Gardening not only brings me closer to the One who created me, but also, gives my husband, daughter, and me a closer bond. Our daughter has already helped us plant the spring and summer gardens this year. She is already cultivating a love for things that grow. She wants to be a part of our work and the rewards that come. It can be a challenge for a three year old to be patient enough to wait for each seed to go in the ground. We may get some peas in our potatoes this year. She has already experienced our harvests of kale and bok choy. Somewhere she remembers the sweetness of summer ripe tomatoes growing on the vine. Since she could walk, she has gone out to the garden each summer and feasted on deep red tomatoes while standing, juice driving down her face and arms, while her feet feel cool dirt.

Not everyone enjoys gardening, as a few of my friends have joked in horror at my love of dirt. But, for us, it deepens our Catholic Faith to be working in God’s earth. To help in His creation. To pray for our crops and rain through the intercession of St. Isidore the Farmer and St. Francis of Assisi. It is a reminder that all comes from Him. We got that reminder when we lost every single one of our 48 broccoli plants this spring because of a very cold April. He gives and takes away, always showing us the path to holiness. We don’t always understand the work he is doing in us, but we continue moving on. We plant again in faith. I pray that this summer Our Lord may grant you abundant harvests and beautiful flowers to marvel at each day.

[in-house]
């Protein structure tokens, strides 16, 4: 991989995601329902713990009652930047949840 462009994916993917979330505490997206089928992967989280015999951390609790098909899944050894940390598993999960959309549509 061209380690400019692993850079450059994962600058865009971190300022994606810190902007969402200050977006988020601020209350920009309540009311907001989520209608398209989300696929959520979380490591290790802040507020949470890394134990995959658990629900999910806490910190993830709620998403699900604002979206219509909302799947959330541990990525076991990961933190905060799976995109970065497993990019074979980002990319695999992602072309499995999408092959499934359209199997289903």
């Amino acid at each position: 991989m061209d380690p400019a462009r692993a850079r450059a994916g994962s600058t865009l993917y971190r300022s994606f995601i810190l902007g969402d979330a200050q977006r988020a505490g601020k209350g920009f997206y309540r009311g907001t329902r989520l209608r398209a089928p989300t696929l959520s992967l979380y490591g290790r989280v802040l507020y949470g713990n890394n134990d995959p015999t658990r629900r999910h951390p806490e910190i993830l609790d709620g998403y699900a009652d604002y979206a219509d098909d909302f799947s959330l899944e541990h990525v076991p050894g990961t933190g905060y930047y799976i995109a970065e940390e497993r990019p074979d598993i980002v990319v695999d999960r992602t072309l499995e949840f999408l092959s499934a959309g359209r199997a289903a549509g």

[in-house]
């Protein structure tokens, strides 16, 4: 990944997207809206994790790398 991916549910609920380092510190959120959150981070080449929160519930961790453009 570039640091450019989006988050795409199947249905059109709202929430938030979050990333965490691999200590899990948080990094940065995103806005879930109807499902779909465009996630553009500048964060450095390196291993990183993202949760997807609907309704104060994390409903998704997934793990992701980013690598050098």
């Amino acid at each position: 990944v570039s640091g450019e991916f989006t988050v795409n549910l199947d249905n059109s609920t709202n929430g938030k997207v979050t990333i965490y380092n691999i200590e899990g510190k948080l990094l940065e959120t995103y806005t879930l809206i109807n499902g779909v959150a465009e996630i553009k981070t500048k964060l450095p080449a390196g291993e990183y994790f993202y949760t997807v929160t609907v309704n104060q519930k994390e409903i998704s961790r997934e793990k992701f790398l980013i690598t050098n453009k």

Music, Beauty, and Childhood Dreams

Like me, do any of you have TOO many interests?  I have a hard time keeping them in check sometimes.  I want to read, write, play music, sing, act (this is a new one for me), paint, etc.  I am a lover of the arts, but it tends to get pushed back to an oven and burner on another continent.  I am not good at all of these things, but I enjoy them all the same.  There is something about creating that unites me, all of us really, to our Creator.  Art raises our minds to God.

Last night I was reminded of a childhood dream.  I have always enjoyed classical music, especially music performed by string instruments.  My dad raised us on Mozart and Bach.  In fact, music has brought me to tears on numerous occasions and I believe the most beautiful piece of music ever written is Mozart’s Requiem.  That aside, I wanted to pursue an instrument as a child.  I had asked to play the violin, but my parents said it would be too hard.  They did not realize that I was musically inclined, so I ended up playing the clarinet for 10 years.  I was even in the top band in the state!